I have so many things to say about this, but most of my thoughts are incoherent. most importantly, the news is devastating. the SSO holds a very special place in my heart. in college, student rush tickets cost us $5. I went to easily half of the concerts in any given season. my friend tami and I felt like their biggest fans. we knew all the musicians by sight, including the section string musicians. we joked about how we wished there were trading cards we could buy. we were desperate to be better performers; we would leave and half-jokingly exclaim, "we're running out of time!!" as in, we're running out of time to get better, to practice, to make something of ourselves. very often we would go straight over to crouse college, the music building, and lock ourselves in practice rooms.

it's devastating, also, because I know many of the musicians personally. they were my teachers in college. in some cases, they were my friends. the librarian there, also a violist, is a colleague of mine. now all those people are out of their jobs, at least for the remainder of the season, if not forever.

I don't know what happened in the SSO to get to this place. management has been in negotiation with the musicians for months, but up until very recently those talks seemed like they were pretty successful; the musicians had agreed to a number of concessions, including a pay cut and a decrease in the number of full-time contracted players. the media reports that the cuts added up to about $700,000. yet somehow those concessions weren't enough. management came back and requested further cuts, and now they're blaming the SSO's fate on the failure of the musicians to accept the newest proposal, coupled with poor fundraising this season.

I don't care to get into the business of accusation, although I do think it's notable that in this case the musicians understood that they needed to make sacrifices and seemed to do so willingly in order to save the organization. I don't know what's happening in the books that made those sacrifices so inconsequential. I'm sure in the next few weeks a lot more information will come to light.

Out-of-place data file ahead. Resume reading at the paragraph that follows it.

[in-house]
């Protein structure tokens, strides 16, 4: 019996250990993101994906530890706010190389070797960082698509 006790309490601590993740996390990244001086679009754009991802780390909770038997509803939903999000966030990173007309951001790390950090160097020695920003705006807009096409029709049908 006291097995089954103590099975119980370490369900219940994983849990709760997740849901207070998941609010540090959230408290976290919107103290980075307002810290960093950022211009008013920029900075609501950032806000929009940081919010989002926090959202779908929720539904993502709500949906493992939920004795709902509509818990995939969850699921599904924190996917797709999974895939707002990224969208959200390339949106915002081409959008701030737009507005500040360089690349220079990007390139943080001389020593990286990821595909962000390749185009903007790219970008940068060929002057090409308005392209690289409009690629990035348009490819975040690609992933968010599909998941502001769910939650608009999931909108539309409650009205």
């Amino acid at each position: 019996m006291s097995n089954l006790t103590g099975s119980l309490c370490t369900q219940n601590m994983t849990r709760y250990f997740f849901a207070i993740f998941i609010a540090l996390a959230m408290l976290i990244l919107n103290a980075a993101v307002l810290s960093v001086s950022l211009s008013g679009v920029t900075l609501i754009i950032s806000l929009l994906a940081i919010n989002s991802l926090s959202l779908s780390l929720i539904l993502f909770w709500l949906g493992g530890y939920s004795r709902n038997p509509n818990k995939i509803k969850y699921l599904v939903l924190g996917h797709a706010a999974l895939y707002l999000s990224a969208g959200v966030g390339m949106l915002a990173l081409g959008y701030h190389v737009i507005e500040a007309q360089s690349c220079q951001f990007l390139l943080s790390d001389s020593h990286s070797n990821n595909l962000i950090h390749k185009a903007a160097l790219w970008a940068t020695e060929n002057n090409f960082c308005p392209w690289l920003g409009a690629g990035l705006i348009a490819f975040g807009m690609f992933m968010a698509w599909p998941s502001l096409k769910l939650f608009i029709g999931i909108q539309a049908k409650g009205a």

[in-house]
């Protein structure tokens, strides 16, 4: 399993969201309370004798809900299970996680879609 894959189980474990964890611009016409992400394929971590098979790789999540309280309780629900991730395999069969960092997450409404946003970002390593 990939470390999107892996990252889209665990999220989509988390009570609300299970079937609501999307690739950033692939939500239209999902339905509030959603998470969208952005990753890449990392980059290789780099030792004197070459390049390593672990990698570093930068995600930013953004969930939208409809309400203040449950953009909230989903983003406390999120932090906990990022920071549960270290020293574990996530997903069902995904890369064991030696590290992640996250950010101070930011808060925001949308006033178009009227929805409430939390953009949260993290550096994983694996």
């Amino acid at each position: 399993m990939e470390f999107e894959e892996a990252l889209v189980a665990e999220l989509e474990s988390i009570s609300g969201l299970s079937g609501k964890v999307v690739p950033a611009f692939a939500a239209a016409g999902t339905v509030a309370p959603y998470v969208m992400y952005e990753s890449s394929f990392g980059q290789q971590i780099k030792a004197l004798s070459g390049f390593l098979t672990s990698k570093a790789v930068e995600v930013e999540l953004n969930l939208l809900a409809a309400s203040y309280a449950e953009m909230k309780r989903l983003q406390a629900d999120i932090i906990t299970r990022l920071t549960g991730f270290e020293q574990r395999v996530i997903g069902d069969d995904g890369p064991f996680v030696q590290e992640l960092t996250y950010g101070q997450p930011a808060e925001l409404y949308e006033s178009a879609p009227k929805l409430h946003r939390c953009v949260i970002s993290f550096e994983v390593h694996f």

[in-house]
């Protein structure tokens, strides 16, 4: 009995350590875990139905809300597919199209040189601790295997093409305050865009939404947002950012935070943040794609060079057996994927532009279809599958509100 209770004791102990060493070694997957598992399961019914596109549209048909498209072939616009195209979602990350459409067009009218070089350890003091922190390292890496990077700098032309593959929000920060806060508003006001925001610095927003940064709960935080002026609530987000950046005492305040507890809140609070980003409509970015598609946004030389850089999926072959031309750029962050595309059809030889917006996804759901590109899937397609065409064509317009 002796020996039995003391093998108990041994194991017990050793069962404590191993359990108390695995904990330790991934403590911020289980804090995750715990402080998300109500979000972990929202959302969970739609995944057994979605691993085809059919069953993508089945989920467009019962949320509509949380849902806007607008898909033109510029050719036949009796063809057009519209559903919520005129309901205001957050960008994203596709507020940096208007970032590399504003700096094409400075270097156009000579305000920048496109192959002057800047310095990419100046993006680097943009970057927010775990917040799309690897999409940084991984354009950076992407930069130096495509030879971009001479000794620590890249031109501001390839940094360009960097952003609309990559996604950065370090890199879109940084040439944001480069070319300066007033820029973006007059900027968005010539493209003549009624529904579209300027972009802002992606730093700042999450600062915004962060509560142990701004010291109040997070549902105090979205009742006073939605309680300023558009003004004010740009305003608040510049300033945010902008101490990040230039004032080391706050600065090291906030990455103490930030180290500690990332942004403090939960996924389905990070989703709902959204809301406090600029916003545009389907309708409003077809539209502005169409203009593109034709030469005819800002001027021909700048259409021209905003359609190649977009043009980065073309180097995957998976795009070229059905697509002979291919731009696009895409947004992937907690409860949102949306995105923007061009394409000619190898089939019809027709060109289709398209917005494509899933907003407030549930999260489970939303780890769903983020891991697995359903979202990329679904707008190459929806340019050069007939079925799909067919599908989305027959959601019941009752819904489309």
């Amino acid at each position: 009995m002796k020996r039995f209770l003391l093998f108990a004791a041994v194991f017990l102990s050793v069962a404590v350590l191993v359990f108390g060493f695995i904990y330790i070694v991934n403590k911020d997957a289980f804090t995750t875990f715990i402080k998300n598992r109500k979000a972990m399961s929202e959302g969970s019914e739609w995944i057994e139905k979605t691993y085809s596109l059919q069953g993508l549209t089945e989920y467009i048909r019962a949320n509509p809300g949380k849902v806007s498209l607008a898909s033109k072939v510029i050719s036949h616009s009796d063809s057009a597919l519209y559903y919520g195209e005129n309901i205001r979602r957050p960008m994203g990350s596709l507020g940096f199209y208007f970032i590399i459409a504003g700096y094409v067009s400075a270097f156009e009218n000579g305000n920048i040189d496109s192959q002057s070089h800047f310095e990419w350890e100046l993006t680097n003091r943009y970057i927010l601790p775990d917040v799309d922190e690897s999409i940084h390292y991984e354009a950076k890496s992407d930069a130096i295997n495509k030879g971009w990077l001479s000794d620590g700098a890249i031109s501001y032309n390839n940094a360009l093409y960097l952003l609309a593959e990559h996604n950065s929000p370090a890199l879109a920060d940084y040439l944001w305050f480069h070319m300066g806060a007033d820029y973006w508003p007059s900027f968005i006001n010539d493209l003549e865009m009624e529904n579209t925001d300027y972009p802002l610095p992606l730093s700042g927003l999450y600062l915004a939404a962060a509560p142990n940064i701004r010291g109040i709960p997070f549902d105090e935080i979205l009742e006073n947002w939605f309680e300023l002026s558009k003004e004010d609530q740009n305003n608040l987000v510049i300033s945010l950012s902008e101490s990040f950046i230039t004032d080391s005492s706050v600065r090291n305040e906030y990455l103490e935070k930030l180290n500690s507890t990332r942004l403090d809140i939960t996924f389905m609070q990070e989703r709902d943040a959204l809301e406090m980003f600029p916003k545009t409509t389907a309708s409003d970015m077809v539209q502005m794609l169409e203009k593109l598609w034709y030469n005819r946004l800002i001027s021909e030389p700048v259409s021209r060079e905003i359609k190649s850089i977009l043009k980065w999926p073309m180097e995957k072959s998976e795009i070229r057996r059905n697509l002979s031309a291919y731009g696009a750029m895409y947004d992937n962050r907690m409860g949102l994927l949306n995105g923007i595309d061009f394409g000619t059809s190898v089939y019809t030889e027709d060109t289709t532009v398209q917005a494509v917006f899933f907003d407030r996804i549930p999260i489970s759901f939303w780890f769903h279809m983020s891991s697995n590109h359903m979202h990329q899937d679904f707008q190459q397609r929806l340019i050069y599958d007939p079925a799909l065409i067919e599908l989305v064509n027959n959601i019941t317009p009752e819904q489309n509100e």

but there is something really important happening in this discussion. I'm sickened by it. I'm absolutely disgusted. it's this:

SSO board votes to suspend operations; season canceled, no refunds planned

April 02, 2011 at 9:39PM
solverx wrote:

April 03, 2011 at 7:42AM
bored329 wrote:
Taps" is a famous musical piece, sounded by the U.S. military nightly to indicate that it is "lights out".
Bye Bye

April 02, 2011 at 11:01PM
Slingblade wrote:
Bye Bye !! Get more funding from the limousine libs that listen to it

March 29, 2011 at 11:00PM
59 Bluesman wrote:
As I said before, who the hell decided that "classical" music was the only music anyone should hear? Who said it was better than rock, jazz, country or blues??? There is your elitist attitude. We don't "deserve" to listen to the SSO??? YEEE HAAAA!!!! Why should anyone that doesn't care about it have to pay for it??? SSO, go fund yourself!

April 04, 2011 at 6:17PM
time to give it up the FAT Lady has sung.
Bye bye.

March 30, 2011 at 1:24PM
acuser wrote:
Hey SSO, thanks from stealing from the people you so desperately begged for loose change. Time to find real jobs like the rest of us, band camp can only go on for so long.

March 29, 2011 at 9:46PM
2muchtax wrote:
SAD but it's all about the money - no union concessions. Maybe they should form a volunteer SSO and play for the gate or pass the hat since they want us all to have culture. No refunds - sounds like a last minute hit and run - maybe the State Atty General will investigate refunds. The eulogy reads "The Fat lady has Sung"?


I'm sorry I'm going on and on with these, but I can't help it. there are currently 279 comments on that article and I've read every single one of them. I want to tell myself that people who comment anonymously on the internet are pretty universally assholes, but in this case I know better. the majority of the comments on this story read like the ones above. people are fucking RELISHING the collapse of their wonderful arts organization. why? because of attitudes like this:

March 31, 2011 at 10:56AM
tonyb wrote:
Give it a rest. They can't support themselves because there aren't enough snooty people left to dress up in their finery and show themselves off. The rest of us don't want to pay for your overpriced toy. If you want to listen to classical music buy your self some CDs and sit down and listen to them, but please sit down and shut up give everyone else a break.